“A Little Late with Lilly Singh” marked history as the first late-night show on network television to be hosted by a woman in the last three decades. Although Singh is not the first woman of color to host a late-night show, she is the first bisexual woman of color to do so. However, Singh’s achievement is overshadowed by the negative reviews from audiences. Critics said at the beginning of the release that “A Little Late with Lilly Singh” has a promising future, but viewers gave it an unfortunate 19% on Rotten Tomatoes.
The first episode of “A Little Late with Lilly Singh,” which aired on NBC, was highlighted by Singh’s original rap. The opening song heavily emphasized how she, not being a white man, is breaking the standard of a late-night show host. Lilly Singh also expressed that her show will provide a different point of view specifically based on her personal experiences as a woman.
The introductory rap, perhaps, was a statement of what the program will offer for the late-night viewers. It is certainly a new kind of delivery; it wasn’t an exhaustive monologue. Sadly, some people weren’t too happy about it.
McKensie Mack accused Singh of appropriating black culture or basically committing “modern day blackface.” She listed Singh’s rap video as one of the items of appropriation. In addition to that, Singh’s use of “blaccent” and cornrows were also problematic. Mack pointed out that when white people like Katy Perry wear cornrows, the public did not hesitate to call it out. Whereas, when it’s another person of color appropriating black culture, people don’t seem to make it out as a big deal.
Aside from the alleged cultural appropriation, Singh often make jokes that single out white people, despite the fact that they make up a large portion of her audience. Obviously, it’s not wrong of her to highlight her accomplishment in beating out white men for the job. What reviewers found unfortunate was the way she delivered her message. Impactful punchlines about racial discrimination sometimes became unpleasant and alienating statements.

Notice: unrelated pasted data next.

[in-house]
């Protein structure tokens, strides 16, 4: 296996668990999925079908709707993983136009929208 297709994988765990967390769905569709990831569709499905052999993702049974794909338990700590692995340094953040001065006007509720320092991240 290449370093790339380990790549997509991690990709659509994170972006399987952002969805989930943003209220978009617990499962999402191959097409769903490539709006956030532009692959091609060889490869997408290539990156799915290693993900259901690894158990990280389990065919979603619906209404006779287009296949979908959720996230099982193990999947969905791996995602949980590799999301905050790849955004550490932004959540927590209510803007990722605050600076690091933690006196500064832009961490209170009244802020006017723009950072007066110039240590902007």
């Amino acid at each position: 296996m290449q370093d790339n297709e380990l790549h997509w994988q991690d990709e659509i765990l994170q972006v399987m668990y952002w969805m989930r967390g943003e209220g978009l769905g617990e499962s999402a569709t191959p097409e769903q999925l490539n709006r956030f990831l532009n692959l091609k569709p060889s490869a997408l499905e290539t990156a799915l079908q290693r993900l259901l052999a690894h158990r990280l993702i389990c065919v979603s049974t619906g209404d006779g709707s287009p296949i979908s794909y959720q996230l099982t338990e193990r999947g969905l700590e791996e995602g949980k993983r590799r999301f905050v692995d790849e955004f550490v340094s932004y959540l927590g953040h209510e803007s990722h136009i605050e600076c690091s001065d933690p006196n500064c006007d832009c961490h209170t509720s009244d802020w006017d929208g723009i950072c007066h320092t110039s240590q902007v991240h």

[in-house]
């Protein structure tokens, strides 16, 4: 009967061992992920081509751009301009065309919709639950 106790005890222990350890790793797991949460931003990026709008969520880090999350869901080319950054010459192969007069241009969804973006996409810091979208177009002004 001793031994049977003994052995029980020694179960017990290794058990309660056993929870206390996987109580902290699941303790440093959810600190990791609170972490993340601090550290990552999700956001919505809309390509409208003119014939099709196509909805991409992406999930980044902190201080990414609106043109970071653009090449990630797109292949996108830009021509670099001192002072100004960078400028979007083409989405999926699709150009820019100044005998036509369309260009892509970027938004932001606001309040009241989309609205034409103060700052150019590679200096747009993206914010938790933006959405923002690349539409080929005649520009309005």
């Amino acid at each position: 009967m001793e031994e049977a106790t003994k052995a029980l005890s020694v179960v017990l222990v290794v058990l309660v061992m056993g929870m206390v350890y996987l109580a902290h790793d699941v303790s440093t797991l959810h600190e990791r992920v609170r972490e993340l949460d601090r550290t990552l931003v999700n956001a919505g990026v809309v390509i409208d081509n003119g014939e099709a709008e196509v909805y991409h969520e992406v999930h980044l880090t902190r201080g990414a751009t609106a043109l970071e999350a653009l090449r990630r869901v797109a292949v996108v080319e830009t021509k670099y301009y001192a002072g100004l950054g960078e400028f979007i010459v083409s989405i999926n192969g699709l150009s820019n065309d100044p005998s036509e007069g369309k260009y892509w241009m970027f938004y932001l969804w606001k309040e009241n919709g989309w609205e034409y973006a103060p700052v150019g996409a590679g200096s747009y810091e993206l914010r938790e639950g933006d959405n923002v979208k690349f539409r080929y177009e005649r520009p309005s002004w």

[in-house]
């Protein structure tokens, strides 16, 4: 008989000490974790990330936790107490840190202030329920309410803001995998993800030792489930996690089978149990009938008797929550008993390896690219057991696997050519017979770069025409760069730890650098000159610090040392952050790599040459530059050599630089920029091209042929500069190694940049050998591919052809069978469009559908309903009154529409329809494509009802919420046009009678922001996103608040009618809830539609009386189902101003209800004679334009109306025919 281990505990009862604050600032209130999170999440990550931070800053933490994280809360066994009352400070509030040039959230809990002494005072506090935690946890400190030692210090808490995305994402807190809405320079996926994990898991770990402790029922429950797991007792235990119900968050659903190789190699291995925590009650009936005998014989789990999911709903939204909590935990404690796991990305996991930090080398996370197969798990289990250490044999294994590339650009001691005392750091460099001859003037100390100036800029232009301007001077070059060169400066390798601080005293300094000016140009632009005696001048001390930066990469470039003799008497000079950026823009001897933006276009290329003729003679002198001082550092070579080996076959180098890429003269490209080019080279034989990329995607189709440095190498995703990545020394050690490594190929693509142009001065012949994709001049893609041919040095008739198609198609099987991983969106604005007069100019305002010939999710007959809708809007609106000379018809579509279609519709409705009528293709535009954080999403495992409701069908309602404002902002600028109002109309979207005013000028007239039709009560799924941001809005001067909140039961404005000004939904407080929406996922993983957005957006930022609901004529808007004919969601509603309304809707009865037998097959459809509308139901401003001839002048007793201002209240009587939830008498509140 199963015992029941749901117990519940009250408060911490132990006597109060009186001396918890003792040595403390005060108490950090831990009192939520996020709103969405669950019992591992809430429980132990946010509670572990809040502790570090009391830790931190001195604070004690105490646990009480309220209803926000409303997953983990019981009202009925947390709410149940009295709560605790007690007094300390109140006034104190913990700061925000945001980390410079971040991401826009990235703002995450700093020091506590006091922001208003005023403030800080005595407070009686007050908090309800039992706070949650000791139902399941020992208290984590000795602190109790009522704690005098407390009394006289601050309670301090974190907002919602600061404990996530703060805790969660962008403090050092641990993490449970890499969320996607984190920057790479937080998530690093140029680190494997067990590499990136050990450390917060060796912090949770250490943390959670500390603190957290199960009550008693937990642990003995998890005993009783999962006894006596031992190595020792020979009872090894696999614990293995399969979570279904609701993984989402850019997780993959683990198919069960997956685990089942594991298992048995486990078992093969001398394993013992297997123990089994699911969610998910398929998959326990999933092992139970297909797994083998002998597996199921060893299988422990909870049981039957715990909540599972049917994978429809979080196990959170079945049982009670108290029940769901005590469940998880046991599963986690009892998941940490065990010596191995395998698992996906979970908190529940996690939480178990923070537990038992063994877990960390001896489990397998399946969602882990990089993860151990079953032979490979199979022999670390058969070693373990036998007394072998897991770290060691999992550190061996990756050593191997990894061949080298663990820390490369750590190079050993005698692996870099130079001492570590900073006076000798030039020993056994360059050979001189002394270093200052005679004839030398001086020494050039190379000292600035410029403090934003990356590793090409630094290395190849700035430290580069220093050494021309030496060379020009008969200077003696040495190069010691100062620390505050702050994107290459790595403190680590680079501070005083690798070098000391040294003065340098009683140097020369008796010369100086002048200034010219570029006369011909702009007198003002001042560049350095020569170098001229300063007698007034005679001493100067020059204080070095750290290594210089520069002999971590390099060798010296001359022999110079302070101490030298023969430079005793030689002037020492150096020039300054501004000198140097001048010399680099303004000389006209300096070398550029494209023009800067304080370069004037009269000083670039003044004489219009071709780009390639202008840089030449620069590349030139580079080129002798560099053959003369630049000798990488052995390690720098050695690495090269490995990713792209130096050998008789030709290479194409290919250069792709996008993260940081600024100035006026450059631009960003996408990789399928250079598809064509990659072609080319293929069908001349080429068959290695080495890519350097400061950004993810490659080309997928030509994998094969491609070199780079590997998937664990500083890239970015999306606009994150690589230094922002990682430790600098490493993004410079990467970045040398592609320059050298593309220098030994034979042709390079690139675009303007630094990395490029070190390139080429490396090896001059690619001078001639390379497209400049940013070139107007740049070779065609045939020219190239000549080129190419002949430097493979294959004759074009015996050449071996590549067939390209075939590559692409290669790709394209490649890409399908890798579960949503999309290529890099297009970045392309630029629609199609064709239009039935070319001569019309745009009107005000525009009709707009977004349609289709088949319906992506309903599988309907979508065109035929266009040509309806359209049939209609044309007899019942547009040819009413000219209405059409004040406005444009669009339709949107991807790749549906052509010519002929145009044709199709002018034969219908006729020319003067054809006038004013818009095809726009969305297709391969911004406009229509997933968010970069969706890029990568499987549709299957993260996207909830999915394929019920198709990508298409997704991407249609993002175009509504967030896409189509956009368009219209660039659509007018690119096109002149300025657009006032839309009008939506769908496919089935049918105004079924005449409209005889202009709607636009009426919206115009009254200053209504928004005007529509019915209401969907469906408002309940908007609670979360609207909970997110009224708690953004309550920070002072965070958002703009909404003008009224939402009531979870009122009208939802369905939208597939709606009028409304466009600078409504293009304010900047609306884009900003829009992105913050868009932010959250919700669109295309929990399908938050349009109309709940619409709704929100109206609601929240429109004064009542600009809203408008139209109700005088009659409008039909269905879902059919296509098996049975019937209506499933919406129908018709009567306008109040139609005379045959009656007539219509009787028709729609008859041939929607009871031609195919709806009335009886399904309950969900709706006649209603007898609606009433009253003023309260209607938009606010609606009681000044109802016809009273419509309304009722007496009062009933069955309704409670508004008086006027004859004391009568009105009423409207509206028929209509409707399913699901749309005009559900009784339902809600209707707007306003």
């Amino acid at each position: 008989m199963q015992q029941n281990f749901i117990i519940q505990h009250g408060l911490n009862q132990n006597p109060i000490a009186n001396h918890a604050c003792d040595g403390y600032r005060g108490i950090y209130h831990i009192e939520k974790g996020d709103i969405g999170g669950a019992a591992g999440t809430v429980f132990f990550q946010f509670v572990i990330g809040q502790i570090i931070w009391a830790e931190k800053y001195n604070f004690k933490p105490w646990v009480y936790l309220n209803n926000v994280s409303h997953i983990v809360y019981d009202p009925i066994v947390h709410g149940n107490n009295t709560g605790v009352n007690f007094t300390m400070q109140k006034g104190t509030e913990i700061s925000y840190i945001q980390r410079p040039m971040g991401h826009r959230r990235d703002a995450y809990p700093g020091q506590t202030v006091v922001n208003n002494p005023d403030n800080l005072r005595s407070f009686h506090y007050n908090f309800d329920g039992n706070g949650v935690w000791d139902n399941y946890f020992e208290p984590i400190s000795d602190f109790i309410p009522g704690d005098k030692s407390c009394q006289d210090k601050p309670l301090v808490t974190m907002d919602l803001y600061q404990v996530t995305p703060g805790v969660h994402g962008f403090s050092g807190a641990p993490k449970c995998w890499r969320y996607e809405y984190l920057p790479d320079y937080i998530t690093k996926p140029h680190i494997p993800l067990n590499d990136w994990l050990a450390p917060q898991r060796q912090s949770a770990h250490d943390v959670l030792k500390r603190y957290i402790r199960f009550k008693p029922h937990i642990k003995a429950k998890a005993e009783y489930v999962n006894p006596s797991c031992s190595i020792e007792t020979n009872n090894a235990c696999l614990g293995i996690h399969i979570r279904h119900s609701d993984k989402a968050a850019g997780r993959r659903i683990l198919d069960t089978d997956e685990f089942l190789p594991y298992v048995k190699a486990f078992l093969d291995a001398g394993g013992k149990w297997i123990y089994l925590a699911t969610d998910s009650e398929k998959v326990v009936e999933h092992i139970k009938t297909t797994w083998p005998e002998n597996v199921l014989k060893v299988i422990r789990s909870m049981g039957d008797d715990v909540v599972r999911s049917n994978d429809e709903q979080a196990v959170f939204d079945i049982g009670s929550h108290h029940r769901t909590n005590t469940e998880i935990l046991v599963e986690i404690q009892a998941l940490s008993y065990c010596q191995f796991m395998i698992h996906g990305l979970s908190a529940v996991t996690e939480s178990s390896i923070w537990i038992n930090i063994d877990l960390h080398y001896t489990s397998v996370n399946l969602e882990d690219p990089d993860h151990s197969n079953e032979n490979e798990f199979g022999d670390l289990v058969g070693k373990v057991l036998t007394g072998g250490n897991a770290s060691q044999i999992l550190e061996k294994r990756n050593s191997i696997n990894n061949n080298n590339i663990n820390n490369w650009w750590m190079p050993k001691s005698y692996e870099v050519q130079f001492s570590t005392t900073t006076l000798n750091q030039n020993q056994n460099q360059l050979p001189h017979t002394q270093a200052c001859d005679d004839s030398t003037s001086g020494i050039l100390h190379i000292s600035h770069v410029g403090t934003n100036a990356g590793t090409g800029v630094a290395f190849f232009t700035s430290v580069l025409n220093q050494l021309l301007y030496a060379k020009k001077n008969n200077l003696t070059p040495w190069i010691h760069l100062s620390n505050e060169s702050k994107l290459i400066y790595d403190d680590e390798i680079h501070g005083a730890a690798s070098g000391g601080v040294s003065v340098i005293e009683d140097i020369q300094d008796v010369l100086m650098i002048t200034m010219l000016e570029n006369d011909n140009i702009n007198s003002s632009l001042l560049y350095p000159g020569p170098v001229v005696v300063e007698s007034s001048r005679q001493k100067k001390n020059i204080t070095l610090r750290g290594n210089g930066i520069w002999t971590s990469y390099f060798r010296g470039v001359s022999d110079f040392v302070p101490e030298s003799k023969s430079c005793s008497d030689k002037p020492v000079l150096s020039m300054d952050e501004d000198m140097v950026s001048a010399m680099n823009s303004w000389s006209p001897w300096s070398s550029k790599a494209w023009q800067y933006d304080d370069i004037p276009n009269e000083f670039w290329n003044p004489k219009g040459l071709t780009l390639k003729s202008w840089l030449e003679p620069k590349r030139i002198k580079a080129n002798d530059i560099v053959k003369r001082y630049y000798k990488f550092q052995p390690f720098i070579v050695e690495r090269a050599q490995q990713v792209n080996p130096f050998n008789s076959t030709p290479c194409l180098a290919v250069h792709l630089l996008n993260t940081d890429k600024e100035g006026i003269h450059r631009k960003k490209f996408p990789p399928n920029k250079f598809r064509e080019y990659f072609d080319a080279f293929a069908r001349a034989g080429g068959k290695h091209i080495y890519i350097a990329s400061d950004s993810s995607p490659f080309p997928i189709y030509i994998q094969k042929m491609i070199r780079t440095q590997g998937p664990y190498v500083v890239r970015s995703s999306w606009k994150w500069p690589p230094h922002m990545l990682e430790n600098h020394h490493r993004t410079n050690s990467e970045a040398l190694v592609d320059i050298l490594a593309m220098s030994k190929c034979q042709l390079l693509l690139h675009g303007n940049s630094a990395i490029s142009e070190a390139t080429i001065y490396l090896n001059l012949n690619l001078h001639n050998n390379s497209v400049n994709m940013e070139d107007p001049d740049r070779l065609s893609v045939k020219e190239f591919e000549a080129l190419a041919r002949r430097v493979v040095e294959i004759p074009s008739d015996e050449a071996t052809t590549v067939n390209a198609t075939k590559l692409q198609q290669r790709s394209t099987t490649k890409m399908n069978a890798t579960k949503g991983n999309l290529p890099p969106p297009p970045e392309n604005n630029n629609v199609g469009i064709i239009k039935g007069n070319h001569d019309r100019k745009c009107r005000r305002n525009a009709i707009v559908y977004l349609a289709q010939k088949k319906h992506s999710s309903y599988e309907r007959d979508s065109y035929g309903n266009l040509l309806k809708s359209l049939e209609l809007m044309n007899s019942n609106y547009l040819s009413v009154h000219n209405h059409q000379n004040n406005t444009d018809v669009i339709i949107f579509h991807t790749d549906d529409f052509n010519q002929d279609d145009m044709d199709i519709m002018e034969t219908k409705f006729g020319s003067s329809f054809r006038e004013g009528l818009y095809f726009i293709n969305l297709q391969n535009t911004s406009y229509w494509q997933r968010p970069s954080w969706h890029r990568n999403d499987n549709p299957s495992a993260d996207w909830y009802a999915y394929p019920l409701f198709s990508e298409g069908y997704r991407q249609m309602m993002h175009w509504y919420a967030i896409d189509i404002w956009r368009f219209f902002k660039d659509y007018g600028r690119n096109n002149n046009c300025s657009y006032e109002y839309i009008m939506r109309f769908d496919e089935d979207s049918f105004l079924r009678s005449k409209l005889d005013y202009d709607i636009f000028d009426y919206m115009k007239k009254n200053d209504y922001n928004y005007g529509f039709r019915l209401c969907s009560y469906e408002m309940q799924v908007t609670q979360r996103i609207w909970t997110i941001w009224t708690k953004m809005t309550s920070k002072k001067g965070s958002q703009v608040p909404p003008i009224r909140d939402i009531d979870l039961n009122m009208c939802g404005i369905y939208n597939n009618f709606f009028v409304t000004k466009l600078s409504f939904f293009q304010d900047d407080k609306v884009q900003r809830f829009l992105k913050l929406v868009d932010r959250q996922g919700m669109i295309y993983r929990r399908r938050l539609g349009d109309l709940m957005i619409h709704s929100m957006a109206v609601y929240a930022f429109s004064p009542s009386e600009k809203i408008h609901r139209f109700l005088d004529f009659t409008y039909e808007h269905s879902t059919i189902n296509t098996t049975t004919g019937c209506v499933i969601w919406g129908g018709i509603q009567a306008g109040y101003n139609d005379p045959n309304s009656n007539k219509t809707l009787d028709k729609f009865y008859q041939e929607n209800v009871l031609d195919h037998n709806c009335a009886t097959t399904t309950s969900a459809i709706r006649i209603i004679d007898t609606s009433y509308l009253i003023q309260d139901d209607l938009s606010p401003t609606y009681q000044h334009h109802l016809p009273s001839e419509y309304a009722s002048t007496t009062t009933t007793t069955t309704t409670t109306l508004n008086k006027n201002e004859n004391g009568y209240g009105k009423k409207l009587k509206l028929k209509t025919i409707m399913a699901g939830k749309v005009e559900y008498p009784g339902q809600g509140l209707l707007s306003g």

Viewers also had an issue with Singh overusing the same topics for her jokes, one of which was pointing out the irony of being a bisexual Desi woman. Viewers grew bored of the repetitive jokes and sometimes found them grating. Rotten Tomatoes reviewer Siddhanta S. said, “Absolutely cringeworthy for people of ALL colors; ESPECIALLY, for brown people like me.” This is most likely because of Singh’s tendency to use stereotypical images in her satirical commentary about people of color.
The overall audience reviews on Rotten Tomatoes stated that they were unimpressed by Singh’s jokes because they had no punchline or effect on them. Her monologues carry great messages, such as female empowerment and queerness in South Asian culture. Yet, the modes she used to tell these narratives missed more viewers than they hit. The anecdotes can be heartwarming at times, but Singh sure needs more practice in conveying comedy packed with social concerns.